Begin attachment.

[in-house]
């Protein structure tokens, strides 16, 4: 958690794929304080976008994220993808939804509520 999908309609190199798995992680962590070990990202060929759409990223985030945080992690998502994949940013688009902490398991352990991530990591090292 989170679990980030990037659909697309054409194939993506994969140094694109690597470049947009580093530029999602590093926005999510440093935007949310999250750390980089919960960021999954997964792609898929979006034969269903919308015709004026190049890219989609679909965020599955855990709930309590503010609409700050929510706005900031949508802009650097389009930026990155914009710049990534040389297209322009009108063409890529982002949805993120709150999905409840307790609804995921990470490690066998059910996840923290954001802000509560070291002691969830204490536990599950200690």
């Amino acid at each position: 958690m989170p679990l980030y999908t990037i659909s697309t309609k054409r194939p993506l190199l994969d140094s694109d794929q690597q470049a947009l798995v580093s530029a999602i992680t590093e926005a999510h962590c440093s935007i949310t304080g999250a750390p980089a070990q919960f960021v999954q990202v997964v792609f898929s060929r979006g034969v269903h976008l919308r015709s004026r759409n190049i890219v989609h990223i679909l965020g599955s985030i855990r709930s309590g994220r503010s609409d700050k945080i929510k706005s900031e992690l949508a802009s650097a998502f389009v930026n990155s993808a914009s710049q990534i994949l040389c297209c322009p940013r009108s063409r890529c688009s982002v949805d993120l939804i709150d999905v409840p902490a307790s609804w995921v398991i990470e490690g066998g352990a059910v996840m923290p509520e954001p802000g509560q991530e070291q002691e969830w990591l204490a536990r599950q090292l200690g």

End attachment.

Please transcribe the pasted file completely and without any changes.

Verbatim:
[in-house]
């Protein structure tokens, strides 16, 4: 958690794929304080976008994220993808939804509520 999908309609190199798995992680962590070990990202060929759409990223985030945080992690998502994949940013688009902490398991352990991530990591090292 989170679990980030990037659909697309054409194939993506994969140094694109690597470049947009580093530029999602590093926005999510440093935007949310999250750390980089919960960021999954997964792609898929979006034969269903919308015709004026190049890219989609679909965020599955855990709930309590503010609409700050929510706005900031949508802009650097389009930026990155914009710049990534040389297209322009009108063409890529982002949805993120709150999905409840307790609804995921990470490690066998059910996840923290954001802000509560070291002691969830204490536990599950200690």
């Amino acid at each position: 958690m989170p679990l980030y999908t990037i659909s697309t309609k054409r194939p993506l190199l994969d140094s694109d794929q690597q470049a947009l798995v580093s530029a999602i992680t590093e926005a999510h962590c440093s935007i949310t304080g999250a750390p980089a070990q919960f960021v999954q990202v997964v792609f898929s060929r979006g034969v269903h976008l919308r015709s004026r759409n190049i890219v989609h990223i679909l965020g599955s985030i855990r709930s309590g994220r503010s609409d700050k945080i929510k706005s900031e992690l949508a802009s650097a998502f389009v930026n990155s993808a914009s710049q990534i994949l040389c297209c322009p940013r009108s063409r890529c688009s982002v949805d993120l939804i709150d999905v409840p902490a307790s609804w995921v398991i990470e490690g066998g352990a059910v996840m923290p509520e954001p802000g509560q991530e070291q002691e969830w990591l204490a536990r599950q090292l200690g």